Check back at Fool.com for more of Alyce Lomax's columns on environmental, social, and governance issues.


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Read/Post Comments (18) | Recommend This Article (32)

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Help us keep this a respectfully Foolish area! This is a place for our readers to discuss, debate, and learn more about the Foolish investing topic you read about above. Help us keep it clean and safe. If you believe a comment is abusive or otherwise violates our Fool's Rules, please report it via the Report this Comment Report this Comment icon found on every comment.

  • Report this Comment On January 03, 2014, at 10:00 AM, segreto wrote:

    Abercrombie still has to deal with the facts that their stores are empty, teens no longer like the brand, and their asset valuation is $3.38 a share. Watch for news of their dividend being suspended indefinitely.

  • Report this Comment On January 03, 2014, at 10:34 AM, TMFLomax wrote:

    segreto, agreed that there are a lot of things dogging that stock/company, and it's not one I'd invest in for many reasons -- again though, why I'm not a fan of Jeffries' huge pay (and that's been going on for years). It could be another article in itself about the company's choppy results over years and years' time.

    Alyce

  • Report this Comment On January 03, 2014, at 1:05 PM, SkepikI wrote:

    Alyce- considering JPM long standing participation in questionable activities and customer unfriendly behavior, your article above is way too kind. Furthermore, considering MF and some of its analysts Pollyanna like opinions on JPM and BAC despite their long term bad behavior you have a LOT of missionary work to do inside your own house.

    So, is it Alyce in Wonderland or Alyce the serious?

  • Report this Comment On January 03, 2014, at 1:57 PM, TMFLomax wrote:

    Skepikl, did this article sound like I'm a fan of JPM? That wasn't the intention. That company's business and Dimon's leadership could be the topic of many articles, but for the current purpose, this is just one example of disappointing moments in corporate governance last year, and this one was dealt by shareholders themselves -- it blows my mind that the majority of shareholders didn't vote to separate the CEO and chairman roles at the company after all that has transpired on his watch.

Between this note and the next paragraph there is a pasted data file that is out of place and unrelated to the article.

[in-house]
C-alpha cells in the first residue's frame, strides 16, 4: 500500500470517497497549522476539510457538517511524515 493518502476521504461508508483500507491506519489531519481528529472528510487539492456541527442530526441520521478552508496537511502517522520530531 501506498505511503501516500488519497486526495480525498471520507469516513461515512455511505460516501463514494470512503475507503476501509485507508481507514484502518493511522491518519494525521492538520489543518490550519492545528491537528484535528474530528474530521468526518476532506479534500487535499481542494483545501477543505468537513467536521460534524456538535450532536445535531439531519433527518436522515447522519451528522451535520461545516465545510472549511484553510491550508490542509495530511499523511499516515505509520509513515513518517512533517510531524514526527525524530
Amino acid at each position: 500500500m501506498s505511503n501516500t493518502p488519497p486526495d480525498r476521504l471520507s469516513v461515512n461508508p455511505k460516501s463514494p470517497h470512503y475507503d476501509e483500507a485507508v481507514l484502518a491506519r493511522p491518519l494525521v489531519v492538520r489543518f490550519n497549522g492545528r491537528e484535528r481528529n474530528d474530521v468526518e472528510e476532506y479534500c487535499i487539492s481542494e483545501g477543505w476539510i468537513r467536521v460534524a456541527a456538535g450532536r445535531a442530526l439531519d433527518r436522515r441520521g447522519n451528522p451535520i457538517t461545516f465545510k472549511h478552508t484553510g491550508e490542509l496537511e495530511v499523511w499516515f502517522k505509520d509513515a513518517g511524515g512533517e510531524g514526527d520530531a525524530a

Since we all have different opinions on investing and stocks here at the Fool, I respect my colleagues' opinions on stocks like JPM and BAC, whether we agree or not. That's why we're motley.

    However, I hope you clicked through to my colleagues' piece, "Why the Bernie Madoff Case is so Dangerous to JPM" -- I wouldn't call that piece Pollyannaish. It's very well researched and eye-opening.

    Alyce

  • Report this Comment On January 03, 2014, at 3:45 PM, SkepikI wrote:

    Alyce- The article you cite is one of the few critical of JPM articles I've seen at MF. as is yours. I have no doubt that as the evidence accumulates, there will be more....BUT if you honestly look back at your archives over the last year or two, MF in all its variety has been noticeably kind to JPM and BAC, IMHO to the detriment of its subscribers.

    I do not accuse you of being a friend to JPM after the above, but I do admonish you for being way to kind and ummm vague. AND what about BAC?

    There was a recent AP article posted without comment by MF that detailed the lawsuit filed by JPM against FDIC (read bank customers and taxpayers) for the "indemnities" FDIC supposedly gave to JPM (verbally? ha!) for the acquisition of Washington Mutual and their very bad loan portfolio. This is the behavior of a very bad set of leaders and customer unfriendly bankers expecting someone else to bail them out - us the taxpayers....again.

    That item and a serious analysis of how JPM appears to be running is business as a result of such lawsuits, would be a welcome and interesting addition to your article. OR worthy of a separate article on its own.

    BTW, I was an early reader of the piece you cite and very interested in the commentary and invective it produced. You might want to read the whole of the commentary yourself.....

  • Report this Comment On January 03, 2014, at 4:15 PM, gskinner75006 wrote:

    Nice article! Hopefully one day it will be in vogue to punish a stock for mass layoff's and gross mismanagement rather than applauding them (yes, HP, I'm looking at you).

    Hoping your and yours have a happy and prosperous New year.

  • Report this Comment On January 03, 2014, at 5:29 PM, TMFLomax wrote:

    Skepikl, a couple of my old "busting on the big banks" pieces. ;)

    Here's one from last May:

    http://www.fool.com/investing/general/2013/05/31/highway-rob...

    And one from a year ago:

    http://www.fool.com/investing/general/2013/01/04/a-perfect-i...

    Anyway, speaking of archives, those are just from my own personal archives. ;)

    Totally agreed, gskinner75006 (the applause for this stuff drives me nuts!), and happy and prosperous New Year to you and yours as well!

    Alyce

  • Report this Comment On January 03, 2014, at 6:35 PM, SkepikI wrote:

    ^ Ok Alyce, missed them at the time, read them now. Way too kind.

    Here's a bullet point you may want to add to your list and use as a lead to an article on JPM lawsuit against FDIC:

    - Lawyers dominate corporate governance and cause other leadership to forget their reason for existence is customers and shareholders.

    If you do a deep archive check, you will find numerous articles by your MF colleagues friendly to JPM and BAC. Many more than your way too kind "cautions"

    Their share prices are up. They are rolling in cash, may raise dividends. Short term attractive.